Former US Senator Norm Coleman
ST. PAUL, Minn. -- Now that Norm Coleman has opted against seeking the state's top job, Republican activists have some big decisions of their own to make. Precinct caucuses, with the first statewide straw poll of potential state convention delegates, are just two weeks away.
"Now that Coleman has taken himself off the table we should expect to see a lot of sorting out of the remaining candidates in the next two to three weeks," political analyst David Schultz of Hamline University told KARE, "There will be a reshuffling of the deck and more Republican candidates will be dropping from the race."
Coleman ended months of speculation late Sunday night when he posted a message on his Facebook page, explaining that the timing's not right for another rigorous campaign. The former US Senator narrowly lost his bid for a second term, in the tightest and most expensive senate election in state history.
Coleman conceded to Democrat Al Franken nearly eight months after Election Day, following a protracted legal battle over a mandatory recount that gave Franken the victory. In the wake of that loss Coleman found himself seriously considering a bid to replace Governor Tim Pawlenty, who is not seeking a third term.
"I believe I would've had the energy," Coleman told reporters Monday in Minneapolis, "But I think it was too soon after the last election and too late for me to kind of really get going and do what I had to do."
Coleman was outpolling other Republicans by solid margins, even though he hadn't formally joined the 2010 race. And he was confident he would've prevailed in November. What he hadn't had time to do was court delegates the old-fashioned way.
"I had to work the process. I had to meet the delegates, to pay them respect. And I couldn't do that," Coleman told KARE, "If I couldn't do that, and I couldn't do what I needed to be doing for my family, then I shouldn't be running for governor."
Coming into focus
Other GOP candidates welcomed the news, and thanked Coleman for his years of service to Minnesota.
"It certainly brings clarity to the race, which I think a lot of us were looking for," Rep. Marty Seifert of Marshall told KARE Monday, "Whether you get in or get out is one thing, but it's good just to have the clarity of how many candidates we have now. And I think it puts the focus on the precinct caucuses on February 2nd."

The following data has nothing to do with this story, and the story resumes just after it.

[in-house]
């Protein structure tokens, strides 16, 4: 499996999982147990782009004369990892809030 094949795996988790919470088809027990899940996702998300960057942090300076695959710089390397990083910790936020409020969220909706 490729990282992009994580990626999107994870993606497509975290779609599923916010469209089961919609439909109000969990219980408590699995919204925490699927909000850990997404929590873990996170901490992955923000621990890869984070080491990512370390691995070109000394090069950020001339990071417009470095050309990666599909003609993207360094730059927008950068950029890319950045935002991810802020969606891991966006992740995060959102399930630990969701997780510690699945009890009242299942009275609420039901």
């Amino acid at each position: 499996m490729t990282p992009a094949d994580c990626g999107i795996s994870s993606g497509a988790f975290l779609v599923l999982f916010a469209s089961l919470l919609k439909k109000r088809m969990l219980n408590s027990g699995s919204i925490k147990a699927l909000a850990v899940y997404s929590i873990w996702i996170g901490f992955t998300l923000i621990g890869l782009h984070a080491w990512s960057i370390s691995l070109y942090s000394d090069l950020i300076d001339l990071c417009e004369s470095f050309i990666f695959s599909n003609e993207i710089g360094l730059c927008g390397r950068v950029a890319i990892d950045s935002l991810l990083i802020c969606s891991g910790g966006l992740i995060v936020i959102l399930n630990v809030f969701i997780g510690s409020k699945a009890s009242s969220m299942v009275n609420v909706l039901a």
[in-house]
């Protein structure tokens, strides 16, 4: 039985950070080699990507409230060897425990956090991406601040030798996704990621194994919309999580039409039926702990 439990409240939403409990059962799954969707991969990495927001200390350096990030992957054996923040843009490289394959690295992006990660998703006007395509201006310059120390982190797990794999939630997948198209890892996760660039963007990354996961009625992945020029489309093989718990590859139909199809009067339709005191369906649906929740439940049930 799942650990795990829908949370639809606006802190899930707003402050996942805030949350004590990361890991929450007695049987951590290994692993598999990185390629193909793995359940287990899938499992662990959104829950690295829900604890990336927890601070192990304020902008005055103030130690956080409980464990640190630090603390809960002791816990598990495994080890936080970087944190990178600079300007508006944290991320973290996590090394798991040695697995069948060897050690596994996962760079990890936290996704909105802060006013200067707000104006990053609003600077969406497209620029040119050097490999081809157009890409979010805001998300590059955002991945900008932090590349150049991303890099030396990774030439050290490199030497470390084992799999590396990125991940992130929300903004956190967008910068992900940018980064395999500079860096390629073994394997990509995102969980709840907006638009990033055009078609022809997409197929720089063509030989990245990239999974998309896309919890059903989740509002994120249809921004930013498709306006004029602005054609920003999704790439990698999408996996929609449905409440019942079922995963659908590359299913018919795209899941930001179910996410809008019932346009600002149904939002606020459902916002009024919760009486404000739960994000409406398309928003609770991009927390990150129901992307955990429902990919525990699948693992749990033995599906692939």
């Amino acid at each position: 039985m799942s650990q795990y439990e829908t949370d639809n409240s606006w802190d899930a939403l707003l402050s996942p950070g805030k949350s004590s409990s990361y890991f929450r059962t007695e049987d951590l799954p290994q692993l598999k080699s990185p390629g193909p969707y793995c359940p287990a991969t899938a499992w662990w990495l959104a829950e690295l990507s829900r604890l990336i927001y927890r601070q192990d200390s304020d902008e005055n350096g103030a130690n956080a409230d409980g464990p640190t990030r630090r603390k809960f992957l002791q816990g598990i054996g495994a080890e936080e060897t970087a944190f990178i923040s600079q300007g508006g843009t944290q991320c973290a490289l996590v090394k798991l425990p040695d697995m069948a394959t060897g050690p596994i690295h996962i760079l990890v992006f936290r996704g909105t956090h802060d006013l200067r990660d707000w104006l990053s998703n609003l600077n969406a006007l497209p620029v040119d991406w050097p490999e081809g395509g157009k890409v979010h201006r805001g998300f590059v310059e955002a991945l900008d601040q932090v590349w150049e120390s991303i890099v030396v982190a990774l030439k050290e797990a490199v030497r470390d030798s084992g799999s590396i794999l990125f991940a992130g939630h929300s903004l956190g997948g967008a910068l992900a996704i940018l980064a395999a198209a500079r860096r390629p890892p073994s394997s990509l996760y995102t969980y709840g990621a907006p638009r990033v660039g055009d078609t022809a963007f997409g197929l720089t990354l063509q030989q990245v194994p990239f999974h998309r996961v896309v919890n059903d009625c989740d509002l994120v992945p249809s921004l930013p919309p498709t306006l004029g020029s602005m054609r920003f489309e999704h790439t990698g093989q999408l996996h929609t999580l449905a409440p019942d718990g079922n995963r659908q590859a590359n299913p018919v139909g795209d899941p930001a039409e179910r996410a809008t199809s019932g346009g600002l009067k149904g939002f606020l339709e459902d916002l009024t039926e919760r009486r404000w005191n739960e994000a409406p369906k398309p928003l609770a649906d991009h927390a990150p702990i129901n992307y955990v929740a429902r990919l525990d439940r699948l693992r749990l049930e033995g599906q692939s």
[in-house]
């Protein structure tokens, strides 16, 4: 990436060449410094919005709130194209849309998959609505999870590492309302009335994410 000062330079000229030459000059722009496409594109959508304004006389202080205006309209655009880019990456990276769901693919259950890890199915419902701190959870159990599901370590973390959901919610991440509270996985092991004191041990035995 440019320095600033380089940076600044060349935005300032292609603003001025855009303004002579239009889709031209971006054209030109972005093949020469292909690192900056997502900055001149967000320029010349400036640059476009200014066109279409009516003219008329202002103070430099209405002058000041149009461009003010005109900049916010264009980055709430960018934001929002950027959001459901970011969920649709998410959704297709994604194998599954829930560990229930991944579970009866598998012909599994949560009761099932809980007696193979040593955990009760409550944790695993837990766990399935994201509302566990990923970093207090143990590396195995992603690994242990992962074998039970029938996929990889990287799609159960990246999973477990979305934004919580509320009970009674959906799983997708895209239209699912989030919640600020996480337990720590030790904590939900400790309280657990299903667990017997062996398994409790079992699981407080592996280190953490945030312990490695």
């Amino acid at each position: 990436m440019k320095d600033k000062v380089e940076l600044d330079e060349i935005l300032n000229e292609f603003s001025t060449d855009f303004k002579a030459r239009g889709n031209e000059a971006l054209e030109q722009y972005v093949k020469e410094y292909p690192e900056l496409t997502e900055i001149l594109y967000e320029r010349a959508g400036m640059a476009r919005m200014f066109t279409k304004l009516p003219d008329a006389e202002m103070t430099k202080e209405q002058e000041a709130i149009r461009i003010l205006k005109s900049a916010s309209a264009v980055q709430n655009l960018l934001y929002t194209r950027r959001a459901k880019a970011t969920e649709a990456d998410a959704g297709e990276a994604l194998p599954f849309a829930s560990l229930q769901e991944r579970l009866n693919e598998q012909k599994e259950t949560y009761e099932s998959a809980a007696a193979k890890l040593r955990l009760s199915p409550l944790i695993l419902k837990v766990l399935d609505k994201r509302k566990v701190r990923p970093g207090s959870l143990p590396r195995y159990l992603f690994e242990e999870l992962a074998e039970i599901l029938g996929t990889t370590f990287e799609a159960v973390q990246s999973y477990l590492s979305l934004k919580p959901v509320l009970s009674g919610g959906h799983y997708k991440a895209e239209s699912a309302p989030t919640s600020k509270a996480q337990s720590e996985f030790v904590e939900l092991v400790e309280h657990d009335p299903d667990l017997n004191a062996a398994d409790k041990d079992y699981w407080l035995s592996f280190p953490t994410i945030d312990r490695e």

Seifert and a fellow House member, Rep. Tom Emmer of Delano, have performed well in county straw polls of announced candidates. State Sen. David Hann of Eden Prairie and Bill Haas, the former mayor of Champlin, are also still in the delegate hunt.
Pat Anderson, the former state auditor, switched to the auditor's race one week ago citing the Coleman factor. She said potential donors and supporters were holding off making commitments until they knew what Coleman would do.
On the face of it, Schultz said, the Democrat Farmer Laborer party will benefit from a weakened field of GOP candidates who lack the statewide name recognition of Coleman.
"It's still significant for the Republicans because he was clearly the biggest name out there, and probably had the best chance of attracting national money," Schultz said.
But he said it's also the first time in years the DFL won't have a lightning rod of the caliber of Coleman or Pawlenty to motivate liberal voters and donors.
"Because Norm Coleman was such a well-known candidate, this actually would've helped Democrats in terms of their own fundraising, in terms of attracting national money, to try to defeat him."
The former Saint Paul mayor is days away from launching a new public policy think tank in Washington, D.C., where he still works several days each week. He said his new institute will help center-right Republican candidates articulate "what they stand for" on a variety of vital issues.
It was also a steady job that will help Coleman, who has a son at the University of Minnesota law school and a daughter at Notre Dame, pay the bills better than he could in the midst of a statewide campaign for governor.
"I've got to take care of my family. I've got obligations to them," Coleman explained, "I can't say 'Okay folks, tighten your belt. Dad's going to quit work tomorrow and run for governor for 10 months.' It doesn't work that way."
(Copyright 2010 by KARE. All Rights Reserved.)